DPP v O'S (D)

CourtCourt of Criminal Appeal
JudgeMcGuinness J.
Judgment Date27 May 2004
Neutral Citation2004 WJSC-CCA 3747
Date27 May 2004

2004 WJSC-CCA 3747


McGuinness J.

Murphy J.

Abbott J.

DPP v. O'S (D)










DPP V S (M) 2000 2 IR 592 2000 2 ILRM 311 1999/9/2133

R V MAKANJUOLA 1995 1 WLR 1348


DPP V CAMPBELL UNREP MCGUINNESS 19.12.2003 2003/14/3043




DPP V P 1991 2 AC 447

DPP V KELLY (BRENDAN) 2000 2 IR 199 2000/7/2696

B V DPP 1997 3 IR 140


Criminal law - Appeal - Sexual offences - Judge’s charge - Case for defence - Excessive comment - Corroboration warning - Admissibility of similar fact evidence

Facts: The applicant was convicted by majority verdicts of four counts of sexual assault and two rape counts. He applied for leave to appeal against conviction and sentence. The applicant contended that the trial judge had erred in failing to explain to the jury that where evidence was capable of two interpretations, they had to give the benefit of the doubt to the jury. The applicant also criticised the judge’s charge contending inter alia that the judge failed to put the defence case in relation to dissimilarities between evidence and failed to give a corroboration warning. The applicant also contended that the trial judge erred in admitting evidence as similar fact or system evidence

Held by the Court of Criminal Appeal in treating the application for leave as the hearing of the appeal and dismissing the appeal that the trial judge in his charge presented a fair and balanced picture of the case made by both the prosecution and defence. The issue of whether to give a corroboration warning in sexual cases was a matter for the discretion of the judge and the trial judge did not exercise his discretion wrongly. The judge was correct in admitting the evidence as similar fact evidence and system evidence.

Reporter: R.W.


Judgment of the Court delivered the 27th day of May 2004 by McGuinness J.


The applicant appeared before the Central Criminal Court on 16th May 2001 charged with four counts of sexual assault contrary to section 2 of the Criminal Law (Rape) (Amendment) Act 199032 and three counts of rape contrary to section 4 of the same Act. All the counts related the alleged sexual abuse of D.C., then aged eleven years, between September 1997 and February 1998. The said D.C. was at the time a pupil at a school in the Cork area; the applicant was a remedial teacher in the same school.


Following a trial lasting thirteen days before O'Donovan J. and a jury the applicant was acquitted by the jury on count no. 7 (rape contrary to section 4). He was convicted by a majority verdict of eleven to one in respect of the four counts of sexual assault, and by a majority verdict often to two in respect of the two remaining rape counts. On 26th July 2001 the applicant was sentenced to four years imprisonment on each of the counts of sexual assault and ten years imprisonment on each of the two counts of rape, all sentences to run concurrently.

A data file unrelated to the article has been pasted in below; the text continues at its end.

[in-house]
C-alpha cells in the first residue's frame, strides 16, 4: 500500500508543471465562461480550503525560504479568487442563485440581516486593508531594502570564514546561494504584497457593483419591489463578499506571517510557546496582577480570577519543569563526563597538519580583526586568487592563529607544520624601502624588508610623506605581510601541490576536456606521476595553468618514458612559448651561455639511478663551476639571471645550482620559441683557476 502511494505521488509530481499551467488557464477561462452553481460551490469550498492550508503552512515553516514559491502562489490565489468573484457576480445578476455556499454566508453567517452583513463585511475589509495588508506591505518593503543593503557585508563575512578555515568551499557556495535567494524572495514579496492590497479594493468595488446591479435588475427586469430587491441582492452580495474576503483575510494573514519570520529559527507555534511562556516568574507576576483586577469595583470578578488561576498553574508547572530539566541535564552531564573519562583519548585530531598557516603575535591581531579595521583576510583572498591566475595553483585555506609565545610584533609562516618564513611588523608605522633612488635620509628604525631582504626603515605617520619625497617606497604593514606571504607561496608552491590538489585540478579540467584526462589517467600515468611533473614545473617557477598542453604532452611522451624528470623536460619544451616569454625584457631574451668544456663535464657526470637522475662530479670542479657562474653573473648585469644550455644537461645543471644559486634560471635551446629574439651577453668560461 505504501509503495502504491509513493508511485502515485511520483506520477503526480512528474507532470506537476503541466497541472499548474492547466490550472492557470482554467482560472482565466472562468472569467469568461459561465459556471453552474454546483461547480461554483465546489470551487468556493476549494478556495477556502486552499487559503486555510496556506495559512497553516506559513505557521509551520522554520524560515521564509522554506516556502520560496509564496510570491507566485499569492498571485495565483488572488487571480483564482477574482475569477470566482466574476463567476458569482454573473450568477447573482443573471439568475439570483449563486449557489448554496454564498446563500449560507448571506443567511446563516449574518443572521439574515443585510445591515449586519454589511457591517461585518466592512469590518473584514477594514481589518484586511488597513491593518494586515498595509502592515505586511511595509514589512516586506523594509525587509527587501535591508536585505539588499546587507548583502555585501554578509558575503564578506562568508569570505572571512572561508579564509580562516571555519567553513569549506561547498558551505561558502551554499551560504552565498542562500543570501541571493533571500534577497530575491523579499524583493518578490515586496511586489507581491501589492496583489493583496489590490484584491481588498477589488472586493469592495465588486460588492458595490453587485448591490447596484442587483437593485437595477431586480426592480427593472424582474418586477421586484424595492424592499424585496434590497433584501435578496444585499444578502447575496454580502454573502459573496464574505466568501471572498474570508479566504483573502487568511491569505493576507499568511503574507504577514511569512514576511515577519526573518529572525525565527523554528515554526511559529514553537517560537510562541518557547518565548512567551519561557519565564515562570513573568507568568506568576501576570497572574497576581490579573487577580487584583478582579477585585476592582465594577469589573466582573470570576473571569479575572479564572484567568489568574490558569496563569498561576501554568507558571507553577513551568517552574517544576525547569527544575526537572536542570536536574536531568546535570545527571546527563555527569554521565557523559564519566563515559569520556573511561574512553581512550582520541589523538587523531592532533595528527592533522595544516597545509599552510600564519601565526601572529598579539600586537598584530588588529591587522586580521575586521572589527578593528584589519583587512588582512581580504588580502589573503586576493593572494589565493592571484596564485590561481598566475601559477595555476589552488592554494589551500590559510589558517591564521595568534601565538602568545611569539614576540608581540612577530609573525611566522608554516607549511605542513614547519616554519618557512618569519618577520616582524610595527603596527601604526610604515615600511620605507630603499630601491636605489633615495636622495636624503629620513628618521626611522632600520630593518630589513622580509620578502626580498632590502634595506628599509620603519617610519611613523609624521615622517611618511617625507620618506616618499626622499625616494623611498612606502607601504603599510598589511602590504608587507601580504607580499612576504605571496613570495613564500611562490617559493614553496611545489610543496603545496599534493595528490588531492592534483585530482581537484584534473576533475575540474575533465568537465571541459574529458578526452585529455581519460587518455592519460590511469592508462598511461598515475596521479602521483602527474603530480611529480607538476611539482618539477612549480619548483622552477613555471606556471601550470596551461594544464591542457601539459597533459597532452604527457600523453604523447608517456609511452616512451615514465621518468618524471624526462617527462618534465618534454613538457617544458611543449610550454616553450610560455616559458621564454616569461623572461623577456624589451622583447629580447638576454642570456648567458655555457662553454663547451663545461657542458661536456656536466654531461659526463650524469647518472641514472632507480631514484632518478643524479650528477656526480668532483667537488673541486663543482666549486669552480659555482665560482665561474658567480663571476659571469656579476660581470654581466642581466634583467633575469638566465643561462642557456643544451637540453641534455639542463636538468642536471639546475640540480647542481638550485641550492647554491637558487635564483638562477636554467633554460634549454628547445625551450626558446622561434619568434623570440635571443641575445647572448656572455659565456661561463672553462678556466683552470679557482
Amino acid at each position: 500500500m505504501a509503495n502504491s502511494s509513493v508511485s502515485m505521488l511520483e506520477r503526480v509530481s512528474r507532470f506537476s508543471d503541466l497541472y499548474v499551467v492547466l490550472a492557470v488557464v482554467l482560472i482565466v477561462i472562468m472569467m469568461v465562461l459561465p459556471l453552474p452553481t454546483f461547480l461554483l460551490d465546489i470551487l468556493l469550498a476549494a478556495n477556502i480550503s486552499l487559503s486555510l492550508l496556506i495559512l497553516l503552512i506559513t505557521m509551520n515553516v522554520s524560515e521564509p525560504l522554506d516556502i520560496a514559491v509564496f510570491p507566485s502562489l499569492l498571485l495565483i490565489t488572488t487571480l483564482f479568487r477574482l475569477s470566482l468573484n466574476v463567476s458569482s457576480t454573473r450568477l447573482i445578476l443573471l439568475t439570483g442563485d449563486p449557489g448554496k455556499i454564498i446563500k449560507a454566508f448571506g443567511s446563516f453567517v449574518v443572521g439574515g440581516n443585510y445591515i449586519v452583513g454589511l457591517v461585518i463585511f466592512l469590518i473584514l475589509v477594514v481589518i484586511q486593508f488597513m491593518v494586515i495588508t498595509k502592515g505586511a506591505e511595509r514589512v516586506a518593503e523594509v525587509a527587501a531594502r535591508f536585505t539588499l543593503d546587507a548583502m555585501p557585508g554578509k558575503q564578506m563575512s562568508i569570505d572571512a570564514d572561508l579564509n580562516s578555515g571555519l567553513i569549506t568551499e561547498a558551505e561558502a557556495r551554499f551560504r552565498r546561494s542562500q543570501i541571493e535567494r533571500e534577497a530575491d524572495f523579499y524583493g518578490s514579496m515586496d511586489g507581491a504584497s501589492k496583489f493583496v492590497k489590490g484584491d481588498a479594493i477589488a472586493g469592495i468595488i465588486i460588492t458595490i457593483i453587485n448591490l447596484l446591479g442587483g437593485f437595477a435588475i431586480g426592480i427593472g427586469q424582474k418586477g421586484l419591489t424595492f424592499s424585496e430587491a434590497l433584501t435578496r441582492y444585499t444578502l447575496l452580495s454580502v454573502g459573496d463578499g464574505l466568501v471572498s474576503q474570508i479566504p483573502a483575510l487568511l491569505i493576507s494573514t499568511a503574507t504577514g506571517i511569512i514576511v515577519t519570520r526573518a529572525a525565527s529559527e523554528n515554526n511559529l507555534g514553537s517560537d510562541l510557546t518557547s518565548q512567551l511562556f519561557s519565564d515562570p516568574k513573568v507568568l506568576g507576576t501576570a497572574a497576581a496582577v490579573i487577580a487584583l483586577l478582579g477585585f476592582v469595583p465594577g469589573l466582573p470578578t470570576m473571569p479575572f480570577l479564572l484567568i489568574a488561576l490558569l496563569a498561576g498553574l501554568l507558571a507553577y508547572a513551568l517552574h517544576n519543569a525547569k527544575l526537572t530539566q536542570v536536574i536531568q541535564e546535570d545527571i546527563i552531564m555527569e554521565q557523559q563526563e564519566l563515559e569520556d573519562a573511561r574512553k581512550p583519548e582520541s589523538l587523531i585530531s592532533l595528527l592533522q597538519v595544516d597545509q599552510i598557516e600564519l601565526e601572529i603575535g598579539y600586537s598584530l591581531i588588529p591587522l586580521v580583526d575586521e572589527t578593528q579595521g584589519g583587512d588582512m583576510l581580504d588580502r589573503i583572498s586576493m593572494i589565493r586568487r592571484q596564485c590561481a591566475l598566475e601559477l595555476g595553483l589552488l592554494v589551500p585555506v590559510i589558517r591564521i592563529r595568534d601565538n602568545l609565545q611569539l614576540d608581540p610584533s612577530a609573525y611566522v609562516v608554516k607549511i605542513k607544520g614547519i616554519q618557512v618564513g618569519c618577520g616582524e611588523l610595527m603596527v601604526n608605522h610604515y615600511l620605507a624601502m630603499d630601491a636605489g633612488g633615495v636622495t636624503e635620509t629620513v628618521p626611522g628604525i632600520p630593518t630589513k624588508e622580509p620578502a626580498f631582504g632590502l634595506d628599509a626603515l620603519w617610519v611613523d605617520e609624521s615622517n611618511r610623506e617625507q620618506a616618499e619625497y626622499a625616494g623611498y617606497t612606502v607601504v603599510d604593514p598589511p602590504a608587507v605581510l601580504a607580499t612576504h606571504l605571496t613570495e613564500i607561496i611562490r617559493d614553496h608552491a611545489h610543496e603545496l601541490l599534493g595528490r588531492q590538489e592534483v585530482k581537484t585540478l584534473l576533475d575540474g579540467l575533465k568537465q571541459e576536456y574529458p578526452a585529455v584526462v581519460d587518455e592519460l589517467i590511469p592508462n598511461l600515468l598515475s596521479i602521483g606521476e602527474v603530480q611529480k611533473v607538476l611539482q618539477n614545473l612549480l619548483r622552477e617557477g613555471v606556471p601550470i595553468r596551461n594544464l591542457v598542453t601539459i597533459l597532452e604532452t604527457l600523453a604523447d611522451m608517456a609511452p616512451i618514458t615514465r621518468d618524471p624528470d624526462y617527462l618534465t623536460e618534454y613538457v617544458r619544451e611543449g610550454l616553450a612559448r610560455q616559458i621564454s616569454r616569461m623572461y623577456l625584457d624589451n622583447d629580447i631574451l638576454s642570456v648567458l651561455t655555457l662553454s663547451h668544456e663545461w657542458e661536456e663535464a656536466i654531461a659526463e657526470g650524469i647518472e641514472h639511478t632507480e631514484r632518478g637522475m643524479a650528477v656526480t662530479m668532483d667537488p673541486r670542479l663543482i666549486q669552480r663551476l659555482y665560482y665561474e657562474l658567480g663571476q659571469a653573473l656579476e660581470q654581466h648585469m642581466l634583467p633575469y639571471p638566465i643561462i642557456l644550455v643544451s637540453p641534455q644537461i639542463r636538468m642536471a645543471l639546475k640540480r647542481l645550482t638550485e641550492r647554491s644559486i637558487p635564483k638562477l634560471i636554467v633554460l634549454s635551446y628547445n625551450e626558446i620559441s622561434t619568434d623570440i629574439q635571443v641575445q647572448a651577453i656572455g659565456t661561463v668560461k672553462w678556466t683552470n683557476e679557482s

Leave to appeal was refused. In this court the applicant sought leave to appeal against conviction and sentence. The application for leave was treated as the appeal itself.

Summary of Evidence

The applicant was born on 8th July 1948 and qualified in 1967 as a national teacher. Since qualifying he had taught at the school in question in the Cork area. Following on a heart attack he had a career break for one year in 1996 to 1997. During this career break an incident occurred in which his house was broken into and he was stabbed. During his career break he did a limited course in remedial studies and upon his return to work he took up a position as a remedial teacher in the school. Both the headmaster of the school and another class teacher gave evidence of having known the applicant for many years; both described him as an excellent teacher with a particular interest in marginalised children. The applicant was also a leader in the Boy Scout movement from in or about 1972 until 1998.


The complainant, D.C. was born on 21st June 1986 in England. He is the eldest of five children. His family moved to Ireland when he was about seven or eight years of age and came to live in the Cork area. He attended a local national school in the area in which the family lived. Subsequent to a move of residence by the family D.C. started to attend the school in question in these proceedings at the beginning of September 1997 when he was eleven years of age. He started in fourth class; his class teacher was a Mr C. who subsequently gave evidence at the trial. D.C. suffered from dyslexia and it was therefore decided with the consent of his mother that he would benefit from remedial teaching by the applicant. During the period while D.C. attended the school the marriage between his mother and father broke down and his father left the family home. During the Christmas holiday period in 1997 D.C.'s father came to stay for a short period at the family home but this appears to have been an unhappy period when there was a degree of aggression between the parents. D.C.'s mother has since formed a relationship with a new partner by whom she has a young child. In addition to his dyslexia, therefore, D.C. had a somewhat troubled family background during the relevant period.